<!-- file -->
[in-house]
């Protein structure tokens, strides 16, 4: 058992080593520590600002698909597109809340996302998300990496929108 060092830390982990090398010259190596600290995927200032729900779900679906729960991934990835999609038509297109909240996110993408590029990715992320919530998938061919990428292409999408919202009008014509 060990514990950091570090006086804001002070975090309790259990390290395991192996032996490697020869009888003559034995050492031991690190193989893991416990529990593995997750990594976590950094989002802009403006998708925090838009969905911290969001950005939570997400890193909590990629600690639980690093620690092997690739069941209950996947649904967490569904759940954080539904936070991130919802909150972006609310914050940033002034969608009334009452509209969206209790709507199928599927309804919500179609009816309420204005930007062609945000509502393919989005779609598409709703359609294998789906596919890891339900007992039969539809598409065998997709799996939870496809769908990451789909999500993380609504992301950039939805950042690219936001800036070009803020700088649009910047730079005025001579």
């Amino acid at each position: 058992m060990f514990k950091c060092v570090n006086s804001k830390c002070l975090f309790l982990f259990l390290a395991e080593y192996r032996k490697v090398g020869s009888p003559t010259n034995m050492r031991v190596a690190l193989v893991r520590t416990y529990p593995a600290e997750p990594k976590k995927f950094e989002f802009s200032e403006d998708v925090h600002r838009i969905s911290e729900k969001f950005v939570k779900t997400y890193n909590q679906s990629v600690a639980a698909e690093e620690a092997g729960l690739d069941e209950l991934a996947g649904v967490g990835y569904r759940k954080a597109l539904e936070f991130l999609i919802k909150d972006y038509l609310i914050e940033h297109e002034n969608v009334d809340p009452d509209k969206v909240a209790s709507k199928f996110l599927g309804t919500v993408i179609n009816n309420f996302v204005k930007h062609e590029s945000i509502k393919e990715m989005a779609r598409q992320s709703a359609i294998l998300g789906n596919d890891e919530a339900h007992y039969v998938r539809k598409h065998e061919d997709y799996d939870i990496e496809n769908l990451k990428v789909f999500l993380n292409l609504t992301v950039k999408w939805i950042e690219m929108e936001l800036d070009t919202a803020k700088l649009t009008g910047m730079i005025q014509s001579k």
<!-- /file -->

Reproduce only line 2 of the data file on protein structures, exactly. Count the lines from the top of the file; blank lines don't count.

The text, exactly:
């Protein structure tokens, strides 16, 4: 058992080593520590600002698909597109809340996302998300990496929108 060092830390982990090398010259190596600290995927200032729900779900679906729960991934990835999609038509297109909240996110993408590029990715992320919530998938061919990428292409999408919202009008014509 060990514990950091570090006086804001002070975090309790259990390290395991192996032996490697020869009888003559034995050492031991690190193989893991416990529990593995997750990594976590950094989002802009403006998708925090838009969905911290969001950005939570997400890193909590990629600690639980690093620690092997690739069941209950996947649904967490569904759940954080539904936070991130919802909150972006609310914050940033002034969608009334009452509209969206209790709507199928599927309804919500179609009816309420204005930007062609945000509502393919989005779609598409709703359609294998789906596919890891339900007992039969539809598409065998997709799996939870496809769908990451789909999500993380609504992301950039939805950042690219936001800036070009803020700088649009910047730079005025001579």